Life is made up of hard decisions, some harder than others, they tell us. U.S. involvement in Iraq is one of those -- and it is getting harder by the day.
From Where I Stand
As the world prepared to celebrate World Peace Day, Saddam Hussein walked to the gallows in Baghdad. "The Americans," commentators pronounced solemnly, "had handed him over to the Iraqis."
The phrase carried with it eerie echoes of another moment in time when another ruler also maneuvered to avoid responsibility for the death of another prisoner. And just as surely as Pilate is remembered for the death of Jesus, so will the United States be remembered for the death of Hussein, however intently we argue that the execution was "the work of the young democracy" in Iraq.
A woman I know was murdered in September, a fact which in itself is bad enough. But this woman was not the victim of a random shooting or a back alley mugging or a rape or even of the far too common problem of domestic violence.
We are living through a very unsettling time in U.S. history. Let no one take pleasure in it -- neither Democrat nor Republican.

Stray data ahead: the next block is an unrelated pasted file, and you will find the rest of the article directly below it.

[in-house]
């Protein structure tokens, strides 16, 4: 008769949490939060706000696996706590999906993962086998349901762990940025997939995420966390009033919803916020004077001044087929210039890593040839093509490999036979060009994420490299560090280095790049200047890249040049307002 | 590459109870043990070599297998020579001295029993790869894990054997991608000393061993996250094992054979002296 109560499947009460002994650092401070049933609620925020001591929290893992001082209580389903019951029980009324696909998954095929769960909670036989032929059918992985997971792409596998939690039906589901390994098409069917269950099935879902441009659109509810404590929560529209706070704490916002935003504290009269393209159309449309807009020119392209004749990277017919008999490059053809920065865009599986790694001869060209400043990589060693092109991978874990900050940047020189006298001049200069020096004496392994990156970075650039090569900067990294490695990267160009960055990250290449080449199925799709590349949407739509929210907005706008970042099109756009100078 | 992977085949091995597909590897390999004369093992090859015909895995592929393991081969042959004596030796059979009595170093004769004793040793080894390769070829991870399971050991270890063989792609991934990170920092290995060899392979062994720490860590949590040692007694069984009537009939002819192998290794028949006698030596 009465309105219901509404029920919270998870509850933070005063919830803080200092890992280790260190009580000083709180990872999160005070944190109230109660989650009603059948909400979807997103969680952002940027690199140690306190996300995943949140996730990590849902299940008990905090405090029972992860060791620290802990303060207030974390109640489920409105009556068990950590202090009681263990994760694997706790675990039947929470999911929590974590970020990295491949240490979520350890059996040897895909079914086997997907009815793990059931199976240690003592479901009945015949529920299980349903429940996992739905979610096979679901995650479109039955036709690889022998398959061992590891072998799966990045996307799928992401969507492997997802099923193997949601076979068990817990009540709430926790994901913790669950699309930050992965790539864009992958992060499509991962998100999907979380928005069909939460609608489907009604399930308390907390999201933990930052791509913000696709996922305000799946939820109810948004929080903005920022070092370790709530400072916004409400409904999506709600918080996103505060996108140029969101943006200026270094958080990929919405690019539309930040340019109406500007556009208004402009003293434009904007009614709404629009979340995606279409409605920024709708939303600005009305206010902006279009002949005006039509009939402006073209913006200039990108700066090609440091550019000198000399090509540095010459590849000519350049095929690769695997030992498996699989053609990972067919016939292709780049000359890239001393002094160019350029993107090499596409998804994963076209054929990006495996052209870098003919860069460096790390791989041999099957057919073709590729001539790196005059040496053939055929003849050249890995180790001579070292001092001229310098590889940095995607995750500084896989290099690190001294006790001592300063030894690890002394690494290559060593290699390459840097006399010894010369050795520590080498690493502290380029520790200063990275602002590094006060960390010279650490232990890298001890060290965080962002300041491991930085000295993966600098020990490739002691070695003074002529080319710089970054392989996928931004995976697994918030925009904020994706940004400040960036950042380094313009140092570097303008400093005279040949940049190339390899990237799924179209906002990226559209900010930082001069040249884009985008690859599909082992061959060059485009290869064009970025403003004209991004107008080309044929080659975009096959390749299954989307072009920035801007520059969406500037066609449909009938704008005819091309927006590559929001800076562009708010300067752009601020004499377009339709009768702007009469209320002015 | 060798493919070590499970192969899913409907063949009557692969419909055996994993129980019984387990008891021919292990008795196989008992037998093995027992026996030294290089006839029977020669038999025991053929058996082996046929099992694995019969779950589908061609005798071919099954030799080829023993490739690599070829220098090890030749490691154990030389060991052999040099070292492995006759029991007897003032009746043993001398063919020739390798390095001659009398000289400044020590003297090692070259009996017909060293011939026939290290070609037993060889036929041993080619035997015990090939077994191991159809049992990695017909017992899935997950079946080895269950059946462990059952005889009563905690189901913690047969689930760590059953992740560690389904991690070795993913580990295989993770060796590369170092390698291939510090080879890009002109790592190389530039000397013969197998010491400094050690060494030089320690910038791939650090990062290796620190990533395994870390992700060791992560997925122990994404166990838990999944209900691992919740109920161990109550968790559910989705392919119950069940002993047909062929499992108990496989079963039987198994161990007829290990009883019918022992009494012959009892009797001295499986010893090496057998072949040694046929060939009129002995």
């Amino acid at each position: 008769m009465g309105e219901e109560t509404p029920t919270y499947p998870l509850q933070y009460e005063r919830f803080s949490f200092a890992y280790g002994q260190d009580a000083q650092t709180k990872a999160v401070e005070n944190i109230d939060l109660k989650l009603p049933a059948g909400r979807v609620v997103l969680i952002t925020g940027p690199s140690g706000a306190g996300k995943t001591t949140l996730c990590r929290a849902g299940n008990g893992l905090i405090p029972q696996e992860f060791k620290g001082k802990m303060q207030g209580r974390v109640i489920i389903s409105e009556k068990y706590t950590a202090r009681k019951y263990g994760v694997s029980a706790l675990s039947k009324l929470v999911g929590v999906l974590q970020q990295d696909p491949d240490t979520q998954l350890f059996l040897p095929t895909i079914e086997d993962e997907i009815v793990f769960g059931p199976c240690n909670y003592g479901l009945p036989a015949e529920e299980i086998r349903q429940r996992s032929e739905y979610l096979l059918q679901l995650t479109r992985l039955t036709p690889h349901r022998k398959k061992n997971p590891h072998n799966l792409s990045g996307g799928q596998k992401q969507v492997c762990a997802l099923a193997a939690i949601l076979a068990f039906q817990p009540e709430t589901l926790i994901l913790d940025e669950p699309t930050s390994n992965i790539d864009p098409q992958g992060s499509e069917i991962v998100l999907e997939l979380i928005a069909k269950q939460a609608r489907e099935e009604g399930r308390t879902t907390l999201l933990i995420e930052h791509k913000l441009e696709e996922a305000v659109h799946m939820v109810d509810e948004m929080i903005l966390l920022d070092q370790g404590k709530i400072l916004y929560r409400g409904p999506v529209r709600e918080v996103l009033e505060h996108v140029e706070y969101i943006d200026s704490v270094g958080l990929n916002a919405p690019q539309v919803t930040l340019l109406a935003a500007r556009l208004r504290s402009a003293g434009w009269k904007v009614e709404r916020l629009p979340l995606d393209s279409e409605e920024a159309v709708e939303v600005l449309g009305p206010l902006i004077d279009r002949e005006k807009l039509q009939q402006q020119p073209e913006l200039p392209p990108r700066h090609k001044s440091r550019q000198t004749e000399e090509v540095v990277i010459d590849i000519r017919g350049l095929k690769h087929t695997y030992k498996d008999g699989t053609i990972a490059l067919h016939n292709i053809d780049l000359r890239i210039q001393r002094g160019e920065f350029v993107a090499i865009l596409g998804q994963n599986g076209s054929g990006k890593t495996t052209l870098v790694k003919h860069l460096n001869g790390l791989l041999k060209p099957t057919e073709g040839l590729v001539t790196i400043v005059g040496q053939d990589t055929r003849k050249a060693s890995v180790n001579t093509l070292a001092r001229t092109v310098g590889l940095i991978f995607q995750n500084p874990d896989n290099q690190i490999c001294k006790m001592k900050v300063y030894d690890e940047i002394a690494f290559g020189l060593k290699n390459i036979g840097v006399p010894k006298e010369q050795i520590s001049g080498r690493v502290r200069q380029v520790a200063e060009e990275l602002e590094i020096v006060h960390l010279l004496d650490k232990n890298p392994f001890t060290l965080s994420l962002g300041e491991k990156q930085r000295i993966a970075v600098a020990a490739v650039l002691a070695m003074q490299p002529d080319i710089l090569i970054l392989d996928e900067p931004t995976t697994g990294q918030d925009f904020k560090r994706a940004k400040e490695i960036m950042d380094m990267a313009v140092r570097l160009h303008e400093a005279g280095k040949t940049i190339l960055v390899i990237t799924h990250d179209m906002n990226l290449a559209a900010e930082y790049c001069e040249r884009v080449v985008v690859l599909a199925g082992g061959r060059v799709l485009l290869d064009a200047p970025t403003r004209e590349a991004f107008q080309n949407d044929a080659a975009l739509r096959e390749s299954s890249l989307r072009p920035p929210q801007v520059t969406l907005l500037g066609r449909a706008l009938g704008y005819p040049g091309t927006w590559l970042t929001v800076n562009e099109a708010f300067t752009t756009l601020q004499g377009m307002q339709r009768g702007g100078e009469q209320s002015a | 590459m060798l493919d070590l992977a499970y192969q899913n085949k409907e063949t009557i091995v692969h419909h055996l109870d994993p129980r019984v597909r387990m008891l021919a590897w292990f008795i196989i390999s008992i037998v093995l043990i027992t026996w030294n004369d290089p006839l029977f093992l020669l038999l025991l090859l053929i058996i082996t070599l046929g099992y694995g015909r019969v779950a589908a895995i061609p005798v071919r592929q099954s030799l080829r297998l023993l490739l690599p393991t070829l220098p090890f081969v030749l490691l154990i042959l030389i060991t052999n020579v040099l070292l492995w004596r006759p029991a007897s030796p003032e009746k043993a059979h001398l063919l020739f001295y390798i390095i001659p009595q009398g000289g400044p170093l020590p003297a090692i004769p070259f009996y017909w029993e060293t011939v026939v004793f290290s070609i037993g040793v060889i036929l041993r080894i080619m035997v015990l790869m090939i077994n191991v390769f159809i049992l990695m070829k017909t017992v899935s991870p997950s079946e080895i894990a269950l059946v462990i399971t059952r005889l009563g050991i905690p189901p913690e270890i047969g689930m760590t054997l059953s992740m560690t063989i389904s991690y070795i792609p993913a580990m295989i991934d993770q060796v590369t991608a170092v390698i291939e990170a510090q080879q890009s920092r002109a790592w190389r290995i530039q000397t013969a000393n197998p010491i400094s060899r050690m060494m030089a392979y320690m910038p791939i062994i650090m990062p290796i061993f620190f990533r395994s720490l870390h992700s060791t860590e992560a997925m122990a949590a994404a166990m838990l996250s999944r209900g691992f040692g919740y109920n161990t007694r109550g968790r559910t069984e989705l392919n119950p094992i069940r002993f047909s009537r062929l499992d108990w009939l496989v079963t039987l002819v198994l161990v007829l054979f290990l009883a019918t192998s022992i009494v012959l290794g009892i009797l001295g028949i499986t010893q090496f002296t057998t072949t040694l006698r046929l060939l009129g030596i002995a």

The movie "Everest," now showing at the local IMAX theater, sent chills down my spine. There, in the middle of the Himalayas, a group of climbers found themselves blocked on their way to the summit by a fracture in the snow 90 feet deep. The crevasse was too wide to jump, but at the same time too narrow to simply accept as the end of their 30,000-foot attempt to conquer the highest mountain in the world. So they opened up a telescoped pole ladder, laid it across the icy ravine and in large, clunky, steel-clawed boots walked across the open spaces between its rungs, toes on one rundle, heels on the other.
The day our small delegation from the Woman's Global Peace Initiative arrived in Syria, CNN ran a ticker tape news flash announcing that a "huge storm was swirling around the tip of Saturn." I smiled at the sight of it. Frankly, I was more concerned about the huge political storm in Syria. Saturn, I figured would take care of itself. Syria, I wasn't sure.
Sr. Joan Chittister is traveling in the Middle East Nov. 8-15 and has asked for prayers. She is traveling as co-chair of the Global Peace Initiative of Women, an organization sponsored by the United Nations.
I remember where I was the day Congress approved the decision of the president to invade Iraq. In fact, I wrote about it in this column. I was in Ireland where I had been watching the British Parliament debate the issue on public television for days.
Brace yourself. It's election season. If you're hoping to get the kind of information you need to make an informed decision in a polling booth, forget it. Judging from the level of talk-show fare we're seeing these days, things are only about to get worse.
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